Exercise Can Help You Deal With Arthritis

If you have been diagnosed with some form of arthritis, chances are you’ve heard this advice before: exercise can be very beneficial to your joint and muscle health. Studies have shown that exercise can help reduce many of the often-painful symptoms that are associated with the disease. Improved joint mobility, increased muscle strength, and overall better health are just some of the benefits of exercise.

Before you start any exercise regime, make sure to visit with your doctor and nutritionist. They will help you establish a safe exercise regime that is effective but which guards against injury. What sort of exercises might your doctor or therapist recommend for you? The types of physical activities that are recommended will depend on your particular condition. However, in general, it is recommended that arthritis patients focus on low impact exercises that tone the body, retain and increase your flexibility, and improve posture. These health goals are all important for arthritis patients. In general, recommended exercises fall into one of three main categories. These are mobility exercises, aerobic exercises, and strength exercises. Mobility exercises are those that seek to improve the patient’s ability to stay flexible and retain or improve their range of motion. Aerobic exercises are those that improve overall cardiovascular fitness. Strength exercises include weight-bearing exercises that help build muscle strength and improve joint flexibility and stability.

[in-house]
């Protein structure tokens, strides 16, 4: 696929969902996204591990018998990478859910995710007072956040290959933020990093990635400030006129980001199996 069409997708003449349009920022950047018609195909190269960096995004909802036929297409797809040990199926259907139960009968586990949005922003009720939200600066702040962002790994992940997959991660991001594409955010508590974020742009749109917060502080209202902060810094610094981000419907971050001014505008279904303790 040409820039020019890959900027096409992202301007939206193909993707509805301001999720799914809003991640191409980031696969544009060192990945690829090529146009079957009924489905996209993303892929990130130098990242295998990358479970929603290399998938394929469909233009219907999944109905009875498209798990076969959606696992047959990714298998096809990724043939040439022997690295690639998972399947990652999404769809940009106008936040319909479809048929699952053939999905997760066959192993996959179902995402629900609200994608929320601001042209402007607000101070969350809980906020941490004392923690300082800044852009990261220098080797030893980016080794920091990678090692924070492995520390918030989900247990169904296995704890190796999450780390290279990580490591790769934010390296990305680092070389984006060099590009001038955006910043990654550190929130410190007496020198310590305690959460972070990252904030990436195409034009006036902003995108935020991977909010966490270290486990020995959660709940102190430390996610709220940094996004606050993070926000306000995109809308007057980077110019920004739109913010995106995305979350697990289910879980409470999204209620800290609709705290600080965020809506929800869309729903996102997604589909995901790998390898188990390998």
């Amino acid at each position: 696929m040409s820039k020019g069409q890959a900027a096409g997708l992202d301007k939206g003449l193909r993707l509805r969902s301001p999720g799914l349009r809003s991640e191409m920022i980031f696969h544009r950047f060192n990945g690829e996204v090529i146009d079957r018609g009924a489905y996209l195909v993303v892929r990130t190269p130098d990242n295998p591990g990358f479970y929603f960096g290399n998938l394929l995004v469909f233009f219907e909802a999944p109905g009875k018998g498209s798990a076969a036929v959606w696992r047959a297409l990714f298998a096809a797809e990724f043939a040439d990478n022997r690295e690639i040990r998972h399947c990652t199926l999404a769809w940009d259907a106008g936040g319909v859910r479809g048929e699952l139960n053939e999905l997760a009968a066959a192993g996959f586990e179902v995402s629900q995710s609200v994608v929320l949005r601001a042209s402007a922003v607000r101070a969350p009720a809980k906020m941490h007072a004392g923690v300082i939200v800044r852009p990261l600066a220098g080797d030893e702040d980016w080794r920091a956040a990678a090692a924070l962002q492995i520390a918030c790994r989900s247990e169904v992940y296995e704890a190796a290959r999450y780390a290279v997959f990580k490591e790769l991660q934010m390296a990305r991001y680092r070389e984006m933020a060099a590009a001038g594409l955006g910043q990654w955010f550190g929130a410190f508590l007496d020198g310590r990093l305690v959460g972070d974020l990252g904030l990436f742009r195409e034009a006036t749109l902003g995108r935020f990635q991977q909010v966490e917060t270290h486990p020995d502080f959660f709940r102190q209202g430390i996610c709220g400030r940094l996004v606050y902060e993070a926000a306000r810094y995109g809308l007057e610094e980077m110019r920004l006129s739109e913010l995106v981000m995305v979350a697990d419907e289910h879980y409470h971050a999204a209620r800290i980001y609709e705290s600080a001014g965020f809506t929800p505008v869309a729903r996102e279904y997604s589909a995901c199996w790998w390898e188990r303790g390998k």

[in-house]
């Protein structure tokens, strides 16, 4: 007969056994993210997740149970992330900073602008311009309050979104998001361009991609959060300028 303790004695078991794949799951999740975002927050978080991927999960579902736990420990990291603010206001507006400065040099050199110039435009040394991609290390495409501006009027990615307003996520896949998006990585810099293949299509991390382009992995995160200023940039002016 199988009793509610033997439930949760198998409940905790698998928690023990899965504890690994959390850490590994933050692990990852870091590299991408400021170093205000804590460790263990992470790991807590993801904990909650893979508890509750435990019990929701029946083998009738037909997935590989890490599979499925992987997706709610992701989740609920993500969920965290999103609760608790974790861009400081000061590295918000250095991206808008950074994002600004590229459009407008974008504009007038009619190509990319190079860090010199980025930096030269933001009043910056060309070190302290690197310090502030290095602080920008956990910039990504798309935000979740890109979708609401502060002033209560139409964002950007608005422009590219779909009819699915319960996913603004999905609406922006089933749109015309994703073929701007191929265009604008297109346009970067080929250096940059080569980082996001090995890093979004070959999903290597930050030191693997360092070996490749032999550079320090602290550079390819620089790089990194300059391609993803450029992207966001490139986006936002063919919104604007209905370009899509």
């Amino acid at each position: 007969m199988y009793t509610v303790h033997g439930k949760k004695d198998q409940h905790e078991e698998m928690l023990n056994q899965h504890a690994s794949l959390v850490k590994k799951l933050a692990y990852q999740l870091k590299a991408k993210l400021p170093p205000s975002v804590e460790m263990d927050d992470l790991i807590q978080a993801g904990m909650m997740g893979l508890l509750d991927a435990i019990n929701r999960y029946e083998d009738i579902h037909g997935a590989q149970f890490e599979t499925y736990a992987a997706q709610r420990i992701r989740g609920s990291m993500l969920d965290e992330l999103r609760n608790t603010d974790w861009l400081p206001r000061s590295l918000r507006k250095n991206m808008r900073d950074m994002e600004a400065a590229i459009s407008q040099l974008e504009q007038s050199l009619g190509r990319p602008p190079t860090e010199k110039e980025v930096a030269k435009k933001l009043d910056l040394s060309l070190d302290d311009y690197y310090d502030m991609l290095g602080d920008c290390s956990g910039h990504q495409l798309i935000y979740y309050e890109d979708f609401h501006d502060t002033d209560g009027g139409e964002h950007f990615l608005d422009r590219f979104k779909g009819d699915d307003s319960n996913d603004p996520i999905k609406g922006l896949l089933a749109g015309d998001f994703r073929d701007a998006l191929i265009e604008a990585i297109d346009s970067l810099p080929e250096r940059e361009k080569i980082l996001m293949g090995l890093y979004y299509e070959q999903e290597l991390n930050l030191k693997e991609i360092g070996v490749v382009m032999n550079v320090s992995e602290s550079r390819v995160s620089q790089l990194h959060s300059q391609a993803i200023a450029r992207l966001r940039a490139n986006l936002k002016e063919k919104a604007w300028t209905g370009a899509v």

For your mobility exercise, consider yoga or Tai Chi. These activities are low impact and can improve flexibility and range of motion considerably when done on a regular basis. Strength exercises that are suitable for arthritis sufferers include low impact weight training and some kinds of water exercises. Aerobic exercises that are recommended for arthritis sufferers include low impact activities such as walking or cycling. These help improve cardiovascular fitness while still strengthening joint health. Other exercises that are recommended for arthritis patients include all types of water exercises (including swimming), chair exercises, dancing, and stretching exercises.

Remember that your exercise routine should be gentle enough so that it does not aggravate your arthritic symptoms. Even though some kind of regular physical activity is key for arthritis patients, it is also important to integrate periods of rest into your schedule. Never exercise if one or more of your joints feels hot or pained. Any feelings of warmth or hotness means that your joints are inflamed, and you should never exercise on inflamed joints or muscles. What can you expect from your exercise routine? After roughly six weeks of regular exercise you can expect to notice that your balance has improved. Your posture will also be improved, especially if you have integrated mobility exercises into your exercise routine. Exercise can also be an important means for prevention. Prevention is an important part of staying healthy as an arthritis patient. Exercise can slow or stop inflammation considerably. It can help nourish the joints, reduce the instances of joint deformity, maintain bone density, and help prevent the onset of osteoporosis. Furthermore, exercise is an important step toward weight maintenance, which is also key for all arthritis patients.